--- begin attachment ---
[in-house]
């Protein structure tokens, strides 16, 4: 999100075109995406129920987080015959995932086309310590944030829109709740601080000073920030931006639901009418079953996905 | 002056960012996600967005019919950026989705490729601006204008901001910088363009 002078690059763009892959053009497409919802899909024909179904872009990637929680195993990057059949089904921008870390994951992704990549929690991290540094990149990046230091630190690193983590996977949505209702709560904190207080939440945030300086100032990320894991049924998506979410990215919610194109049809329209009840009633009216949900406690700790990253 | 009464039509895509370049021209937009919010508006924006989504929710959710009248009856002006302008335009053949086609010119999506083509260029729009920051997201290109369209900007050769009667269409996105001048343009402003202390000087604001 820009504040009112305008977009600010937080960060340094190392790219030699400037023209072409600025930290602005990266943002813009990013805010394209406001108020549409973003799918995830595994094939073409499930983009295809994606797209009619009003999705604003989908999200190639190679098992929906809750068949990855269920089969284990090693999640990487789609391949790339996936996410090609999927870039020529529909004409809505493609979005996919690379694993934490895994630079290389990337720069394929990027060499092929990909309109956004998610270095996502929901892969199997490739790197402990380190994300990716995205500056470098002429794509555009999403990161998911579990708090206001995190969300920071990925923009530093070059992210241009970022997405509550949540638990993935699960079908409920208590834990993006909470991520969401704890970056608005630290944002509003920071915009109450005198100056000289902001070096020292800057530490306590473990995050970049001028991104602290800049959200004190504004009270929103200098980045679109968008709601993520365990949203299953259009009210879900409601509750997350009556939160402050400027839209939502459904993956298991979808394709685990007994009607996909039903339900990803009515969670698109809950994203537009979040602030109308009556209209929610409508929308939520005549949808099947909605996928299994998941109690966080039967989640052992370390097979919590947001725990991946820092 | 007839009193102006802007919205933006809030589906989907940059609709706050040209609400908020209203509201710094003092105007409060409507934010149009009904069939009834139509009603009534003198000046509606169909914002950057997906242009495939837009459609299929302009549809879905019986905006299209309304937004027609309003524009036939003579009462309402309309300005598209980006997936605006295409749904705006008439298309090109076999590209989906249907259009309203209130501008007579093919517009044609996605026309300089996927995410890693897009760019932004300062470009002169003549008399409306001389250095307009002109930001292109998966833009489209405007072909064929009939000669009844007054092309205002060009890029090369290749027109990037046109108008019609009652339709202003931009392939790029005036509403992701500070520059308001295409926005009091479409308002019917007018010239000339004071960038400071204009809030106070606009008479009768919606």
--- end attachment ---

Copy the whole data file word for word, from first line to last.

[in-house]
């Protein structure tokens, strides 16, 4: 999100075109995406129920987080015959995932086309310590944030829109709740601080000073920030931006639901009418079953996905 | 002056960012996600967005019919950026989705490729601006204008901001910088363009 002078690059763009892959053009497409919802899909024909179904872009990637929680195993990057059949089904921008870390994951992704990549929690991290540094990149990046230091630190690193983590996977949505209702709560904190207080939440945030300086100032990320894991049924998506979410990215919610194109049809329209009840009633009216949900406690700790990253 | 009464039509895509370049021209937009919010508006924006989504929710959710009248009856002006302008335009053949086609010119999506083509260029729009920051997201290109369209900007050769009667269409996105001048343009402003202390000087604001 820009504040009112305008977009600010937080960060340094190392790219030699400037023209072409600025930290602005990266943002813009990013805010394209406001108020549409973003799918995830595994094939073409499930983009295809994606797209009619009003999705604003989908999200190639190679098992929906809750068949990855269920089969284990090693999640990487789609391949790339996936996410090609999927870039020529529909004409809505493609979005996919690379694993934490895994630079290389990337720069394929990027060499092929990909309109956004998610270095996502929901892969199997490739790197402990380190994300990716995205500056470098002429794509555009999403990161998911579990708090206001995190969300920071990925923009530093070059992210241009970022997405509550949540638990993935699960079908409920208590834990993006909470991520969401704890970056608005630290944002509003920071915009109450005198100056000289902001070096020292800057530490306590473990995050970049001028991104602290800049959200004190504004009270929103200098980045679109968008709601993520365990949203299953259009009210879900409601509750997350009556939160402050400027839209939502459904993956298991979808394709685990007994009607996909039903339900990803009515969670698109809950994203537009979040602030109308009556209209929610409508929308939520005549949808099947909605996928299994998941109690966080039967989640052992370390097979919590947001725990991946820092 | 007839009193102006802007919205933006809030589906989907940059609709706050040209609400908020209203509201710094003092105007409060409507934010149009009904069939009834139509009603009534003198000046509606169909914002950057997906242009495939837009459609299929302009549809879905019986905006299209309304937004027609309003524009036939003579009462309402309309300005598209980006997936605006295409749904705006008439298309090109076999590209989906249907259009309203209130501008007579093919517009044609996605026309300089996927995410890693897009760019932004300062470009002169003549008399409306001389250095307009002109930001292109998966833009489209405007072909064929009939000669009844007054092309205002060009890029090369290749027109990037046109108008019609009652339709202003931009392939790029005036509403992701500070520059308001295409926005009091479409308002019917007018010239000339004071960038400071204009809030106070606009008479009768919606």